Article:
6. CogAT Percentile Rank: The percentile rank shows the proportion of students in the same grade or age group who scored at or below your student’s level. In the 90th percentile, for instance, your child’s score is on par with or higher than 90% of students in their age group and/or grade level. Therefore, a PR of 50 is considered typical for a given age or grade level.
For each battery, students are given percentile rankings, allowing you to compare your child’s reasoning skills across the three categories. Students who score in the 98% rank or higher on the CogAT are regarded as gifted. However, smaller enrollment schools may choose their cutoff point for a gifted program. It might be lowered. The alternative is to use 98% for expert placement if they keep their gifted and talented classes small.
Age Percentile Rank Chart
This graph displays the child’s age percentile position. The diamond symbolizes the score, and a rectangle surrounds it.
The score is represented by a diamond and a rectangle represents the confidence interval.
What is a Good CogAT Score?
The answer is layered, as shown by the score types and score profile created from a student’s test results: some students may initially appear to perform worse due to a weaker overall raw score, but upon closer inspection, are discovered to be exceptionally talented in one area, and less than average in another. This indicates that the idea of a high score is nebulous, and there needs to be a set solution.
The Standard Age Score (SAS), percentile position, or even the raw score of a CogAT can be used to determine whether or not a score is considered gifted.
The precise number of points a student must receive to be accepted into each gifted program varies.
Also Read: How to prepare for the CogAT Test?
The CogAT is an aptitude test that evaluates a student’s verbal, nonverbal, and quantitative skills. Compared to other achievement tests, it is unique. As a result, preparing for the CogAT has many benefits. A CogAT practice test assists the student in becoming familiar with the CogAT format and question types, in addition to helping them achieve a higher CogAT score.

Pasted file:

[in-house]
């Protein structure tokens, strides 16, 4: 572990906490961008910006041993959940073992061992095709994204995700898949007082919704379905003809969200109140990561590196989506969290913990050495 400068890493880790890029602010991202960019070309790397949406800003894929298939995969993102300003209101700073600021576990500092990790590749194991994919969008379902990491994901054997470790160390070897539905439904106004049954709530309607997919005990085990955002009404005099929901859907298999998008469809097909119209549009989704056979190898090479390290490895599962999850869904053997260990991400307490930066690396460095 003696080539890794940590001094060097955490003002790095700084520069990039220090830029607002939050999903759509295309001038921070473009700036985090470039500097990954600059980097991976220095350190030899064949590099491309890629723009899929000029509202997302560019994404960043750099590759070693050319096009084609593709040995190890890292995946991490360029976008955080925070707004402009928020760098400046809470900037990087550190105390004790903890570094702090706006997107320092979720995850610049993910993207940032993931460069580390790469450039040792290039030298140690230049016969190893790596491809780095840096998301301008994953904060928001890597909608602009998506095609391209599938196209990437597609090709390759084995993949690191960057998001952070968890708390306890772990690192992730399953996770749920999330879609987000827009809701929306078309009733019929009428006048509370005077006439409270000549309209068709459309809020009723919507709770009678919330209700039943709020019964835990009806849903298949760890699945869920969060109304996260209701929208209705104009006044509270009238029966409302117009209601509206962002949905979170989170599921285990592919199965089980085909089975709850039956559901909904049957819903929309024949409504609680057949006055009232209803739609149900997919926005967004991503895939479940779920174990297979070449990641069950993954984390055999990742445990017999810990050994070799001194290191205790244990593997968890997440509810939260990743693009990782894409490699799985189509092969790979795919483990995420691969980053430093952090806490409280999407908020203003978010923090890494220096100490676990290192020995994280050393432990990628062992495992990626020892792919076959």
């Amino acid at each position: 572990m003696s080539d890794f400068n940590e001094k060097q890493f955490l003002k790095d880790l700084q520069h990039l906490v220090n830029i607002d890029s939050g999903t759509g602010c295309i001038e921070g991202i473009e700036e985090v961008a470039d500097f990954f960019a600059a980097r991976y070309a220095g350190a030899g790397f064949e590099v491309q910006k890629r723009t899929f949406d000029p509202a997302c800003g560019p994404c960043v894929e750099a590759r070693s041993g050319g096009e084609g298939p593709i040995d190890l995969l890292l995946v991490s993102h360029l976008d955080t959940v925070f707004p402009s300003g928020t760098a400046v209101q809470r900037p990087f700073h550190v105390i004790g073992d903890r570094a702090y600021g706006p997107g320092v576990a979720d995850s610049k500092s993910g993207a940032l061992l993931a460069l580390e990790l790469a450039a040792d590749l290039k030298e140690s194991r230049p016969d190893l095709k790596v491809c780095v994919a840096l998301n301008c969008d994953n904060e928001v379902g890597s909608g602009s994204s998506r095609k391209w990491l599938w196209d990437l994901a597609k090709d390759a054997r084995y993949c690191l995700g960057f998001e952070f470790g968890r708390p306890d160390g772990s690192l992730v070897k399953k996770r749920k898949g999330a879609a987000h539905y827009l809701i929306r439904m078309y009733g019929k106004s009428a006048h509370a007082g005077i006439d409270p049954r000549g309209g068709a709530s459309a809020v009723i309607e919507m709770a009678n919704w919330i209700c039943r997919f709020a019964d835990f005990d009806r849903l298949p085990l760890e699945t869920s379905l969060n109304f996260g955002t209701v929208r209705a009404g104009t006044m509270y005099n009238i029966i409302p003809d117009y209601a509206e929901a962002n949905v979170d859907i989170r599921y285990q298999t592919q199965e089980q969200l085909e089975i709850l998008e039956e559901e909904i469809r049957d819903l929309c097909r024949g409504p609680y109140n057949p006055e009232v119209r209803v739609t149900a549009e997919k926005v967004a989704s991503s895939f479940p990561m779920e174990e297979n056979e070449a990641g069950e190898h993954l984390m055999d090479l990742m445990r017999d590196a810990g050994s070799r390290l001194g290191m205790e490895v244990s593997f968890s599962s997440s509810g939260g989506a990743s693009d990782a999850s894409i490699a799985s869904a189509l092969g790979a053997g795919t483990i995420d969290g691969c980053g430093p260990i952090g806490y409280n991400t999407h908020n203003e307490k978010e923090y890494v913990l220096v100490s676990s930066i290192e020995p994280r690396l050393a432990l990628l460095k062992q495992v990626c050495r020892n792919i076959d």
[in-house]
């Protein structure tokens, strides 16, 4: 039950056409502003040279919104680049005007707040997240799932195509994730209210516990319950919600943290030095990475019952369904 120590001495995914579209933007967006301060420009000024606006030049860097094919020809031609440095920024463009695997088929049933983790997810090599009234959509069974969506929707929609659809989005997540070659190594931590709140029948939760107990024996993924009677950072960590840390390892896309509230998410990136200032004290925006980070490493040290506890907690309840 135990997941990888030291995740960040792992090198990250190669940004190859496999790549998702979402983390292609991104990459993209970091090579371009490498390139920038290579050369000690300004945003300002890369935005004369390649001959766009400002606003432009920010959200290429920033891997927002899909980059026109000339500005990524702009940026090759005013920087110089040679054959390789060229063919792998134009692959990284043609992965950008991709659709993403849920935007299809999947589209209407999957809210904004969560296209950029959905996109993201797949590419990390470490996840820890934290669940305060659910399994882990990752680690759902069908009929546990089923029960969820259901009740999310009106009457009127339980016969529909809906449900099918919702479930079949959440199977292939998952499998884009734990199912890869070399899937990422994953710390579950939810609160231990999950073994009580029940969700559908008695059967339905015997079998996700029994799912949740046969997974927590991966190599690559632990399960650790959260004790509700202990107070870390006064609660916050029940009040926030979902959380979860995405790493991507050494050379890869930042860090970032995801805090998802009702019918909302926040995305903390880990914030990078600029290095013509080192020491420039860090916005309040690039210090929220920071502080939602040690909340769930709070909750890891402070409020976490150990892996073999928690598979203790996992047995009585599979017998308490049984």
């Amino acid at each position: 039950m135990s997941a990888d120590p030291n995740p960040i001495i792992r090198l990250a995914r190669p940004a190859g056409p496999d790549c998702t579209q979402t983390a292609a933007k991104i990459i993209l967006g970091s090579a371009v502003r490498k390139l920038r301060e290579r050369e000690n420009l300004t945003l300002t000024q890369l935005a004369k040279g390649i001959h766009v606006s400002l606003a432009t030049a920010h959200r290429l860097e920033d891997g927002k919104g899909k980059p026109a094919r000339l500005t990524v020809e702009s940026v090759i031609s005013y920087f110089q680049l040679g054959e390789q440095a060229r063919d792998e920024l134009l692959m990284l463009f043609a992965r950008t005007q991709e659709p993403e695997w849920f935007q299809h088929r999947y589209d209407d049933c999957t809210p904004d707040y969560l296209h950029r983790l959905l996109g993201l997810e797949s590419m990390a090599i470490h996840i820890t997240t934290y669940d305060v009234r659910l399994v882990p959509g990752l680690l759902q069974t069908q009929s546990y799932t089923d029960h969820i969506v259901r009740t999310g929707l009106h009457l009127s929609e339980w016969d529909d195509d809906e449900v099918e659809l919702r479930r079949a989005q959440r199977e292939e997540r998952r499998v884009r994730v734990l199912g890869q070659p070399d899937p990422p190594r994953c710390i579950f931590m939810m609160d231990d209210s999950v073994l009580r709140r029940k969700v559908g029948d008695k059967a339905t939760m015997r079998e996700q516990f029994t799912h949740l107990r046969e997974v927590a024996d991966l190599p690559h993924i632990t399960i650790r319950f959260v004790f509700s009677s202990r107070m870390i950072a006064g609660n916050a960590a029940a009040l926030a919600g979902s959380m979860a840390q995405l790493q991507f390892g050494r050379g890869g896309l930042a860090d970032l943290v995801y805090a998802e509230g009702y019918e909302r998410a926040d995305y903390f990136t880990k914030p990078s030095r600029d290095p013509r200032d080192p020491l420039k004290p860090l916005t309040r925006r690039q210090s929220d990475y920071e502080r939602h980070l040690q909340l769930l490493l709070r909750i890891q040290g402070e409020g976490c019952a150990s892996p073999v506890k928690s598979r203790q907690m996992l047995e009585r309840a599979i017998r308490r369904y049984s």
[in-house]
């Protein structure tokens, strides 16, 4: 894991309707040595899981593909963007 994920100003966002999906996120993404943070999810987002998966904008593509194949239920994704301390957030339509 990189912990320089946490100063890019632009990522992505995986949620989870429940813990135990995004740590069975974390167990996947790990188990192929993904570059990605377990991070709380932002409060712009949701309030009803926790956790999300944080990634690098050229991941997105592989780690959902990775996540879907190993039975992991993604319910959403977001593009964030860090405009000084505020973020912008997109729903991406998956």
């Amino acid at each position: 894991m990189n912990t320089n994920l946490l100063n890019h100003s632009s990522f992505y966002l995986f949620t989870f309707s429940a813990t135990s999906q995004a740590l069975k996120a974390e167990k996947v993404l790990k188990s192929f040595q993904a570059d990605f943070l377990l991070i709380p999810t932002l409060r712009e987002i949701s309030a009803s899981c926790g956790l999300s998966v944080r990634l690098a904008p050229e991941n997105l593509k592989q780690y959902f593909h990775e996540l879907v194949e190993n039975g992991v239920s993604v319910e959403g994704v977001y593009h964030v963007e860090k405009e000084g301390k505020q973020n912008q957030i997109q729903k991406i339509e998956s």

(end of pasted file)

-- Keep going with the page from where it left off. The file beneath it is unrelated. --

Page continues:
Students will have a better chance of being recognized for academic excellence with CogAT test preparation because most school districts use CogAT scores to identify gifted students.
At eTutorWorld, students are aided for the CogAT Test Prep in the following ways:
- To familiarize students with the structure and types of questions on the CogAT
- To assess the student’s cognitive abilities.
- Continued skill development for the student based on the evaluation.
- Provide study material based on the cognitive abilities of the student.
- Enable the student to perform at her peak level on the actual CogAT.
- Accessible prep course in the privacy and comfort of your home.
- Convenient and flexible schedules with a team of support staff available around-the-clock to assist.
eTutorWorld supports and guides students to achieve success on the CogAT. The knowledgeable tutors at eTutorWorld make sure that their students learn critical reasoning abilities and become acquainted with the actual CogAT test. Students’ confidence in taking the CogAT test is boosted due to knowing what to expect on test day.
Cynthia Thompson is a school teacher from North Carolina. She believes that accessibly written academic content is critical, and writes it in her unique style to educate the next generation of American school children. Read More